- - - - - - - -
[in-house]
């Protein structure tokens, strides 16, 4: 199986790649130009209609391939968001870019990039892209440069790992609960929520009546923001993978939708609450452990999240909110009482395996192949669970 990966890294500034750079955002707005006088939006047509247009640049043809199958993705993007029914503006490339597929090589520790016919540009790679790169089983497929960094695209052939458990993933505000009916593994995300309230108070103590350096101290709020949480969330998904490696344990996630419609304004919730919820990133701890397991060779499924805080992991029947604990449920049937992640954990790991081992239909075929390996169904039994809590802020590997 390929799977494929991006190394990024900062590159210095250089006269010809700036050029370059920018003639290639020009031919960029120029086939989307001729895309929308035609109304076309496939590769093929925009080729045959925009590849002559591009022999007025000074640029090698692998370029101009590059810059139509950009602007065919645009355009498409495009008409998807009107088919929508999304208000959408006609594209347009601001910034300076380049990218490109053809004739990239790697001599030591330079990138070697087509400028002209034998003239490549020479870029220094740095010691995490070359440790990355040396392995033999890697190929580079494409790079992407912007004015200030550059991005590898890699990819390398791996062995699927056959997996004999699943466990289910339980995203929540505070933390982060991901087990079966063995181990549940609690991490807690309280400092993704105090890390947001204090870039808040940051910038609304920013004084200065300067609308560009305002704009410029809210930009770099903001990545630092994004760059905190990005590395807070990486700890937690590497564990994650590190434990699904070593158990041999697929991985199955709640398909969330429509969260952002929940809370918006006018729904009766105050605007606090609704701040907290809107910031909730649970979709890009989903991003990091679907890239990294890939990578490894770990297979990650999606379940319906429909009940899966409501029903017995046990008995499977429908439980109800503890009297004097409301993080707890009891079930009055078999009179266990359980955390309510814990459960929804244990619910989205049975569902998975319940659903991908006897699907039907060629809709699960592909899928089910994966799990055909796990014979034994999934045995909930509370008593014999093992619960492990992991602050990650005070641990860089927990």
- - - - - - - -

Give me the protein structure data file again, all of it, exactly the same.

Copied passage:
[in-house]
């Protein structure tokens, strides 16, 4: 199986790649130009209609391939968001870019990039892209440069790992609960929520009546923001993978939708609450452990999240909110009482395996192949669970 990966890294500034750079955002707005006088939006047509247009640049043809199958993705993007029914503006490339597929090589520790016919540009790679790169089983497929960094695209052939458990993933505000009916593994995300309230108070103590350096101290709020949480969330998904490696344990996630419609304004919730919820990133701890397991060779499924805080992991029947604990449920049937992640954990790991081992239909075929390996169904039994809590802020590997 390929799977494929991006190394990024900062590159210095250089006269010809700036050029370059920018003639290639020009031919960029120029086939989307001729895309929308035609109304076309496939590769093929925009080729045959925009590849002559591009022999007025000074640029090698692998370029101009590059810059139509950009602007065919645009355009498409495009008409998807009107088919929508999304208000959408006609594209347009601001910034300076380049990218490109053809004739990239790697001599030591330079990138070697087509400028002209034998003239490549020479870029220094740095010691995490070359440790990355040396392995033999890697190929580079494409790079992407912007004015200030550059991005590898890699990819390398791996062995699927056959997996004999699943466990289910339980995203929540505070933390982060991901087990079966063995181990549940609690991490807690309280400092993704105090890390947001204090870039808040940051910038609304920013004084200065300067609308560009305002704009410029809210930009770099903001990545630092994004760059905190990005590395807070990486700890937690590497564990994650590190434990699904070593158990041999697929991985199955709640398909969330429509969260952002929940809370918006006018729904009766105050605007606090609704701040907290809107910031909730649970979709890009989903991003990091679907890239990294890939990578490894770990297979990650999606379940319906429909009940899966409501029903017995046990008995499977429908439980109800503890009297004097409301993080707890009891079930009055078999009179266990359980955390309510814990459960929804244990619910989205049975569902998975319940659903991908006897699907039907060629809709699960592909899928089910994966799990055909796990014979034994999934045995909930509370008593014999093992619960492990992991602050990650005070641990860089927990």